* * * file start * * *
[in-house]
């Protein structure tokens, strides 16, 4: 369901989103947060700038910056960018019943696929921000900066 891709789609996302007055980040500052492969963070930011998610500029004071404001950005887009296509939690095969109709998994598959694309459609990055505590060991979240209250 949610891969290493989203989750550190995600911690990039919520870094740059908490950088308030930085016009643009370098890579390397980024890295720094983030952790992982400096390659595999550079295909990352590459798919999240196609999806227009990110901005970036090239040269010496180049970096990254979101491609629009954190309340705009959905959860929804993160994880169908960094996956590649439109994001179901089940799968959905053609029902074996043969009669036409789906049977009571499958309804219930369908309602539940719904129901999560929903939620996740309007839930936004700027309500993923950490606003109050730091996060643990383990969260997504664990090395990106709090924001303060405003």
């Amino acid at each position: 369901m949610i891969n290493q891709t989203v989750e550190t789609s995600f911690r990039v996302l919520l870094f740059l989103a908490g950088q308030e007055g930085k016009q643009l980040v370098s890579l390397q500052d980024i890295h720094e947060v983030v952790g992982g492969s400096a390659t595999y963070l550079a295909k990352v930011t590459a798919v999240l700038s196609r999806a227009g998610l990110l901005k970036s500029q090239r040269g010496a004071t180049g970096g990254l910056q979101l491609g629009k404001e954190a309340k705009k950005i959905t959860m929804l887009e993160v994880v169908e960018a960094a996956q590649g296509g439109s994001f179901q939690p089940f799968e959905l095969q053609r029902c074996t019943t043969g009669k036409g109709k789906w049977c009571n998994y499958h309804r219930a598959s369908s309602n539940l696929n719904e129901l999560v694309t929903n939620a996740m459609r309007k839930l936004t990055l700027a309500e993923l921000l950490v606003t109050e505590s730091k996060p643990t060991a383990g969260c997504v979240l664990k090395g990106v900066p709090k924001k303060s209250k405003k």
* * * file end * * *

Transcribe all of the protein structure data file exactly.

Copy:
[in-house]
């Protein structure tokens, strides 16, 4: 369901989103947060700038910056960018019943696929921000900066 891709789609996302007055980040500052492969963070930011998610500029004071404001950005887009296509939690095969109709998994598959694309459609990055505590060991979240209250 949610891969290493989203989750550190995600911690990039919520870094740059908490950088308030930085016009643009370098890579390397980024890295720094983030952790992982400096390659595999550079295909990352590459798919999240196609999806227009990110901005970036090239040269010496180049970096990254979101491609629009954190309340705009959905959860929804993160994880169908960094996956590649439109994001179901089940799968959905053609029902074996043969009669036409789906049977009571499958309804219930369908309602539940719904129901999560929903939620996740309007839930936004700027309500993923950490606003109050730091996060643990383990969260997504664990090395990106709090924001303060405003």
């Amino acid at each position: 369901m949610i891969n290493q891709t989203v989750e550190t789609s995600f911690r990039v996302l919520l870094f740059l989103a908490g950088q308030e007055g930085k016009q643009l980040v370098s890579l390397q500052d980024i890295h720094e947060v983030v952790g992982g492969s400096a390659t595999y963070l550079a295909k990352v930011t590459a798919v999240l700038s196609r999806a227009g998610l990110l901005k970036s500029q090239r040269g010496a004071t180049g970096g990254l910056q979101l491609g629009k404001e954190a309340k705009k950005i959905t959860m929804l887009e993160v994880v169908e960018a960094a996956q590649g296509g439109s994001f179901q939690p089940f799968e959905l095969q053609r029902c074996t019943t043969g009669k036409g109709k789906w049977c009571n998994y499958h309804r219930a598959s369908s309602n539940l696929n719904e129901l999560v694309t929903n939620a996740m459609r309007k839930l936004t990055l700027a309500e993923l921000l950490v606003t109050e505590s730091k996060p643990t060991a383990g969260c997504v979240l664990k090395g990106v900066p709090k924001k303060s209250k405003k």